💡 A time-saving tip: platforms like Facebook and Meetup come in handy in terms of keeping a track of all these events and activities as most of the organisers like to spread the word through social media.

Study in groups to find your new crew

In addition to taking a shot at attempting new things and having enriching experiences, university events allow you to develop your network both for social and study/academic purposes.

Another choice that you can take advantage of is the possibility of studying in groups which is quite usual here (in contrast to India where usually we studied by ourselves). 

For me personally, this turned out to be a great way to finish my assignments or even prepare for exams while getting to meet awesome new people and of course indulging in post-work social evenings of what the Dutch call, gezelligheid (loosely translated to cosiness). Give it time, the phenomenon grows on you!

READ MORE | Gezellig: an essential Dutch concept

photo-of-students-in-netherlands-studying-in-library
Making friends and improving your grades? How efficient of you. Image: CandyBoxImages/Depositphotos

Studying in groups especially helps when you get stuck trying to figure out the solution to a “take home” assignment for example, especially in the beginning (which happened more times than I am willing to accept).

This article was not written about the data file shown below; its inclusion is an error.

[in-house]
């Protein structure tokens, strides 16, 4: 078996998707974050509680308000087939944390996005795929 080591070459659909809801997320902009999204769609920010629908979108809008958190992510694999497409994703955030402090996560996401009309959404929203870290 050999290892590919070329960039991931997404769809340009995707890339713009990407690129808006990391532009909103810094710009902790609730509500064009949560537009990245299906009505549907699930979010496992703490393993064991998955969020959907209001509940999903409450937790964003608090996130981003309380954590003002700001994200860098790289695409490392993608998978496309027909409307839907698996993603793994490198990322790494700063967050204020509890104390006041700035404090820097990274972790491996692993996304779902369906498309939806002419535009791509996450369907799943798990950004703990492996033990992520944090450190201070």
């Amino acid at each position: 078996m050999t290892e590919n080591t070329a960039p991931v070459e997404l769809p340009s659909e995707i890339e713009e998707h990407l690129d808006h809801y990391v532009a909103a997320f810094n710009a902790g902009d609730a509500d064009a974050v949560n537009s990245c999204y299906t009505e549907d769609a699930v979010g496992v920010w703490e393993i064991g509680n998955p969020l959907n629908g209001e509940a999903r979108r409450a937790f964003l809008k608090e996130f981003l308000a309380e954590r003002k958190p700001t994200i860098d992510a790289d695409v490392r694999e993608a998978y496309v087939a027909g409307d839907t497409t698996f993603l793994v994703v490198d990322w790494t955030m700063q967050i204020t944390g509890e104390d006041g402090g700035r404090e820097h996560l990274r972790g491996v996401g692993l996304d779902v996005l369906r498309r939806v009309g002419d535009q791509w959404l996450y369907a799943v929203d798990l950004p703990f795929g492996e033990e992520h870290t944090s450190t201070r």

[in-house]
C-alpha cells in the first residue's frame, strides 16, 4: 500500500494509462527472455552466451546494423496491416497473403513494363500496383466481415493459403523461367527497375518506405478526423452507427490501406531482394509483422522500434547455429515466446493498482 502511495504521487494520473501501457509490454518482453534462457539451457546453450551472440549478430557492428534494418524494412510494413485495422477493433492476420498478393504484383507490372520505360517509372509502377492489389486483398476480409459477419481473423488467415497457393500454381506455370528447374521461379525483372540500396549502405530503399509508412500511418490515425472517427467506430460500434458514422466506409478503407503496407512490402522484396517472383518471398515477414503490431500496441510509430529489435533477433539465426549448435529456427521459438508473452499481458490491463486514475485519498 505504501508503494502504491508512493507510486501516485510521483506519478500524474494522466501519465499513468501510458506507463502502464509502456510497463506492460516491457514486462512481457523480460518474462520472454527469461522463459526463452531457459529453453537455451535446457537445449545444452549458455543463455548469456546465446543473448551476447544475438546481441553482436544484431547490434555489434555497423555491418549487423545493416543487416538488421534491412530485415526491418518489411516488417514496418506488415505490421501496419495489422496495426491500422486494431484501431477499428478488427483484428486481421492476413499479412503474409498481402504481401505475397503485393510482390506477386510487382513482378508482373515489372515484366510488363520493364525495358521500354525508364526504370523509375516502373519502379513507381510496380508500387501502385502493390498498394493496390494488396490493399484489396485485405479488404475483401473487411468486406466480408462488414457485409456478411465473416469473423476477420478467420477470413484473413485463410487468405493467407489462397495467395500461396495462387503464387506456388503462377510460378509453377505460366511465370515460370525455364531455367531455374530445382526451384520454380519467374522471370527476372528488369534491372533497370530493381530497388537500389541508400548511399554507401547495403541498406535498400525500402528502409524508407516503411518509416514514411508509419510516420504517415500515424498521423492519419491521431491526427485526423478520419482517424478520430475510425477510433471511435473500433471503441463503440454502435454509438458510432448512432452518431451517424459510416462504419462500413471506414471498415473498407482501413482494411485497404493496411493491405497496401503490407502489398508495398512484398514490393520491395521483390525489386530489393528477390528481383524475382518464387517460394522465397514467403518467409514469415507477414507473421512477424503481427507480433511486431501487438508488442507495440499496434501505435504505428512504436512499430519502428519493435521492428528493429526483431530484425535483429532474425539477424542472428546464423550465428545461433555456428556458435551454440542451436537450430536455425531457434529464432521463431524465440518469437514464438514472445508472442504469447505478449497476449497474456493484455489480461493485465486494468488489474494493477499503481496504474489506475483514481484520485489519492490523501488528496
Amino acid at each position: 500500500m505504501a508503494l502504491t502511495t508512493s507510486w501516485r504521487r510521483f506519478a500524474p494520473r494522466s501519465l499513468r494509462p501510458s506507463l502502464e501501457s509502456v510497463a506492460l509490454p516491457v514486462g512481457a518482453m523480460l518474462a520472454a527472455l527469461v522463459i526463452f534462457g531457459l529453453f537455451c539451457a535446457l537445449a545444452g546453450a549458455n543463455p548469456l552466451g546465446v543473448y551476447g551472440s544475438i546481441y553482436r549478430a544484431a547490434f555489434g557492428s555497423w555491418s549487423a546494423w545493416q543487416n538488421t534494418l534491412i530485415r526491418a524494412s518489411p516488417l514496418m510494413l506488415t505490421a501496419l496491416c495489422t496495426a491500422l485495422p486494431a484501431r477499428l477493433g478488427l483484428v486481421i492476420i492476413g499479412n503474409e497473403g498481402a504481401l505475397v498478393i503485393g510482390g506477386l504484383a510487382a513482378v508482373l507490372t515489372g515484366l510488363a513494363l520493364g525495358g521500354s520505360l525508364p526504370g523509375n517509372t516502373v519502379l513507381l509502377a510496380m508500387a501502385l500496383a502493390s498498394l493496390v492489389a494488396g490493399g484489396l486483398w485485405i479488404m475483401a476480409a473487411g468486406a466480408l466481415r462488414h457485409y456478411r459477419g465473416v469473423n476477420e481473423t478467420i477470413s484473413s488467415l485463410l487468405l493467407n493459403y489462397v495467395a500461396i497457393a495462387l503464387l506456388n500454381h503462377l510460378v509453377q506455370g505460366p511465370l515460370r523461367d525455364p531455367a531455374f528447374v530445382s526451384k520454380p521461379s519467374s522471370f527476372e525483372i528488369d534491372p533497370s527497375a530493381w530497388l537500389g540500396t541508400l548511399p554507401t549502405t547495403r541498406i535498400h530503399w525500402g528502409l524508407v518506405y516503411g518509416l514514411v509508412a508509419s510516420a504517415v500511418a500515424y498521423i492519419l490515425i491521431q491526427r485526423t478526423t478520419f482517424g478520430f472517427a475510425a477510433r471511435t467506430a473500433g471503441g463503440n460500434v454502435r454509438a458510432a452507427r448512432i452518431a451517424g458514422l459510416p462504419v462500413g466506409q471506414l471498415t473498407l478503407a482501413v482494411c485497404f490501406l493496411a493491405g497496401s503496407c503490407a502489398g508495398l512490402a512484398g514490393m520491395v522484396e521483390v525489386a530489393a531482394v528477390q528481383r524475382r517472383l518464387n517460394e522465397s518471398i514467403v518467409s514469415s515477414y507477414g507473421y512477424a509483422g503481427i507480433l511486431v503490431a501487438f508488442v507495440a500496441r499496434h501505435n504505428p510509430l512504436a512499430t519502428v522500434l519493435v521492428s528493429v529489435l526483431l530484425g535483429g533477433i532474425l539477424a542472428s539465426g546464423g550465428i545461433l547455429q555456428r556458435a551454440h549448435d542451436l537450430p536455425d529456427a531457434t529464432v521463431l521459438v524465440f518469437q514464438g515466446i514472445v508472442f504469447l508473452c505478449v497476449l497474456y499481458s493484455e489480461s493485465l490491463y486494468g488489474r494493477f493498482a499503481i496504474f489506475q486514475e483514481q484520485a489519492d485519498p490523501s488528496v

Studying with your brand new fellow students (and potential new friends) really speeds up your academic work as all of you figure out the nitty-gritties of student life together. 

Chat with everyone (literally everyone)

Admittedly the act of greeting everyone, even people you pass by randomly on Dutch streets was something that caught me off-guard initially. You’d be surprised at how easy it is to strike up a casual conversation with a total stranger!

Believe me, the simple act of exchanging greetings with people does tend to brighten up the otherwise dreary Dutch weather

Coming back to the importance of networking as a student, it always helps to have even the most random conversations with people, whether it involves sharing similar academic/life concerns, getting something done or looking for an opportunity to work, the list is endless.

I once found myself interviewing for a part-time job after a random chat with an acquaintance who motivated me to reach out to recruiters on LinkedIn. In fact, I know many friends and colleagues who’ve landed a gig this way! 

Fortuitously, things do work out, but maybe not without networking or getting motivated by inspiring articles like this one (haha) and eventually, acting on it by fearlessly immersing yourself in an eclectic selection of activities at the university!

With these tips, I hope you’re well-armed to navigate at least the early days and get yourself set up. 

What tips do you have for international students arriving in the Netherlands? Or, if you’re an international student, what would you like to know? Leave your thoughts in the comments below!

Feature Image: Rawpixel/Depositphotos

Anwesh Marwade
Straight outta 'Bollywood' Mumbai, Anwesh came to the Netherlands to pursue his masters. Little does he know that exploiting the dutch cafe culture with regular orders of bitterballen every time he goes out for drinks by the beautiful canals, made him fall in love with the country one stroopwafel at a time! When it's not sunny enough for the beach, he's exploring new places or helping out at language cafes.